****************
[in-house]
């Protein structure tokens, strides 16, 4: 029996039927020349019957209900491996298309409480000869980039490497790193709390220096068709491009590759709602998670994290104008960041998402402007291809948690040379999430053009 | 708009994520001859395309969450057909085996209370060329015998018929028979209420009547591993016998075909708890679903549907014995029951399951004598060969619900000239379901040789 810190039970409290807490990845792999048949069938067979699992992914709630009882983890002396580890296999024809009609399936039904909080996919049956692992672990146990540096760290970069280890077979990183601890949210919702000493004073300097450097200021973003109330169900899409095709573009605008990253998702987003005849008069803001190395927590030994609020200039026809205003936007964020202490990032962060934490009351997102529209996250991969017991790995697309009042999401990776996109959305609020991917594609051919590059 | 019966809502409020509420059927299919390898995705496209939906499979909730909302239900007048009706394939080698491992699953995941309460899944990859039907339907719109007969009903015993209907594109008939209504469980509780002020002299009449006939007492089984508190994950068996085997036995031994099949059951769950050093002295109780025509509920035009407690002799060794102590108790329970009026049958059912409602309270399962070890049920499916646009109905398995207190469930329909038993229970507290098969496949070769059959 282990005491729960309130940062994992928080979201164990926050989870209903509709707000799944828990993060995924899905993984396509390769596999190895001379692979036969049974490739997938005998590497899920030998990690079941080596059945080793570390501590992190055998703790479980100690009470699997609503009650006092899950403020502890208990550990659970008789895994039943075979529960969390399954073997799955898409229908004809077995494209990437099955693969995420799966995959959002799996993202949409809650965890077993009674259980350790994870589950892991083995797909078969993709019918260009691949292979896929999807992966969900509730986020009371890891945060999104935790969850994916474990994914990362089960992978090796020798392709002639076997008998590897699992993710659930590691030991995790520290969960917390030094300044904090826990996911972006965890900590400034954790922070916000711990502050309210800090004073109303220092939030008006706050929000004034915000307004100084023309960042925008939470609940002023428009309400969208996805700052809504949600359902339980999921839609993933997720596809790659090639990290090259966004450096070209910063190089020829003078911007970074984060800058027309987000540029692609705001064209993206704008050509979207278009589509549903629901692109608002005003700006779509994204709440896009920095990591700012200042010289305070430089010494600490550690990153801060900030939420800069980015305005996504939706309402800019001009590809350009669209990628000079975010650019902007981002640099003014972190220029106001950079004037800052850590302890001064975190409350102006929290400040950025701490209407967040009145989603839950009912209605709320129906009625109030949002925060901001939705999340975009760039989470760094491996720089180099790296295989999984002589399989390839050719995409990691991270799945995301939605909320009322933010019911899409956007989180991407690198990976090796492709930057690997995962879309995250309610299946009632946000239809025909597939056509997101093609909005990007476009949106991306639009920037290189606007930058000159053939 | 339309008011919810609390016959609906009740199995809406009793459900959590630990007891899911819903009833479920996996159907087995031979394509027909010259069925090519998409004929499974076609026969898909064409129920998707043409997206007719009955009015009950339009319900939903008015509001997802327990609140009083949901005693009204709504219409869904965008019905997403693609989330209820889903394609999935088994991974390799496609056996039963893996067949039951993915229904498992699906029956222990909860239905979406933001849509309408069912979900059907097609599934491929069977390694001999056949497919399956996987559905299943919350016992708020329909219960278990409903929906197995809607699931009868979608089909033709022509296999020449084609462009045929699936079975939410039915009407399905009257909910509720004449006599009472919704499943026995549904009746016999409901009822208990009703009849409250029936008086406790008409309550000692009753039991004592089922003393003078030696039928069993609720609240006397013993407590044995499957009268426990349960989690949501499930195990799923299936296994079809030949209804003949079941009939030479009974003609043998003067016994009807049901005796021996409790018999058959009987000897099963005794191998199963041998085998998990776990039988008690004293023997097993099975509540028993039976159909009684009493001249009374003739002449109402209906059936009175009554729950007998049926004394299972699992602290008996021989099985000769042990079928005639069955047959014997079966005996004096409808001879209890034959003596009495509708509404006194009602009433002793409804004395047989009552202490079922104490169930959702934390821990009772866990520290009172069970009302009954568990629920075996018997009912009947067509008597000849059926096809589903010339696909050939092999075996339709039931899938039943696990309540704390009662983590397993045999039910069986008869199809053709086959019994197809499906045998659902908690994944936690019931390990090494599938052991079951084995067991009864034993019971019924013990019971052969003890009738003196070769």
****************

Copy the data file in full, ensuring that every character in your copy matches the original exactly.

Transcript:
[in-house]
């Protein structure tokens, strides 16, 4: 029996039927020349019957209900491996298309409480000869980039490497790193709390220096068709491009590759709602998670994290104008960041998402402007291809948690040379999430053009 | 708009994520001859395309969450057909085996209370060329015998018929028979209420009547591993016998075909708890679903549907014995029951399951004598060969619900000239379901040789 810190039970409290807490990845792999048949069938067979699992992914709630009882983890002396580890296999024809009609399936039904909080996919049956692992672990146990540096760290970069280890077979990183601890949210919702000493004073300097450097200021973003109330169900899409095709573009605008990253998702987003005849008069803001190395927590030994609020200039026809205003936007964020202490990032962060934490009351997102529209996250991969017991790995697309009042999401990776996109959305609020991917594609051919590059 | 019966809502409020509420059927299919390898995705496209939906499979909730909302239900007048009706394939080698491992699953995941309460899944990859039907339907719109007969009903015993209907594109008939209504469980509780002020002299009449006939007492089984508190994950068996085997036995031994099949059951769950050093002295109780025509509920035009407690002799060794102590108790329970009026049958059912409602309270399962070890049920499916646009109905398995207190469930329909038993229970507290098969496949070769059959 282990005491729960309130940062994992928080979201164990926050989870209903509709707000799944828990993060995924899905993984396509390769596999190895001379692979036969049974490739997938005998590497899920030998990690079941080596059945080793570390501590992190055998703790479980100690009470699997609503009650006092899950403020502890208990550990659970008789895994039943075979529960969390399954073997799955898409229908004809077995494209990437099955693969995420799966995959959002799996993202949409809650965890077993009674259980350790994870589950892991083995797909078969993709019918260009691949292979896929999807992966969900509730986020009371890891945060999104935790969850994916474990994914990362089960992978090796020798392709002639076997008998590897699992993710659930590691030991995790520290969960917390030094300044904090826990996911972006965890900590400034954790922070916000711990502050309210800090004073109303220092939030008006706050929000004034915000307004100084023309960042925008939470609940002023428009309400969208996805700052809504949600359902339980999921839609993933997720596809790659090639990290090259966004450096070209910063190089020829003078911007970074984060800058027309987000540029692609705001064209993206704008050509979207278009589509549903629901692109608002005003700006779509994204709440896009920095990591700012200042010289305070430089010494600490550690990153801060900030939420800069980015305005996504939706309402800019001009590809350009669209990628000079975010650019902007981002640099003014972190220029106001950079004037800052850590302890001064975190409350102006929290400040950025701490209407967040009145989603839950009912209605709320129906009625109030949002925060901001939705999340975009760039989470760094491996720089180099790296295989999984002589399989390839050719995409990691991270799945995301939605909320009322933010019911899409956007989180991407690198990976090796492709930057690997995962879309995250309610299946009632946000239809025909597939056509997101093609909005990007476009949106991306639009920037290189606007930058000159053939 | 339309008011919810609390016959609906009740199995809406009793459900959590630990007891899911819903009833479920996996159907087995031979394509027909010259069925090519998409004929499974076609026969898909064409129920998707043409997206007719009955009015009950339009319900939903008015509001997802327990609140009083949901005693009204709504219409869904965008019905997403693609989330209820889903394609999935088994991974390799496609056996039963893996067949039951993915229904498992699906029956222990909860239905979406933001849509309408069912979900059907097609599934491929069977390694001999056949497919399956996987559905299943919350016992708020329909219960278990409903929906197995809607699931009868979608089909033709022509296999020449084609462009045929699936079975939410039915009407399905009257909910509720004449006599009472919704499943026995549904009746016999409901009822208990009703009849409250029936008086406790008409309550000692009753039991004592089922003393003078030696039928069993609720609240006397013993407590044995499957009268426990349960989690949501499930195990799923299936296994079809030949209804003949079941009939030479009974003609043998003067016994009807049901005796021996409790018999058959009987000897099963005794191998199963041998085998998990776990039988008690004293023997097993099975509540028993039976159909009684009493001249009374003739002449109402209906059936009175009554729950007998049926004394299972699992602290008996021989099985000769042990079928005639069955047959014997079966005996004096409808001879209890034959003596009495509708509404006194009602009433002793409804004395047989009552202490079922104490169930959702934390821990009772866990520290009172069970009302009954568990629920075996018997009912009947067509008597000849059926096809589903010339696909050939092999075996339709039931899938039943696990309540704390009662983590397993045999039910069986008869199809053709086959019994197809499906045998659902908690994944936690019931390990090494599938052991079951084995067991009864034993019971019924013990019971052969003890009738003196070769």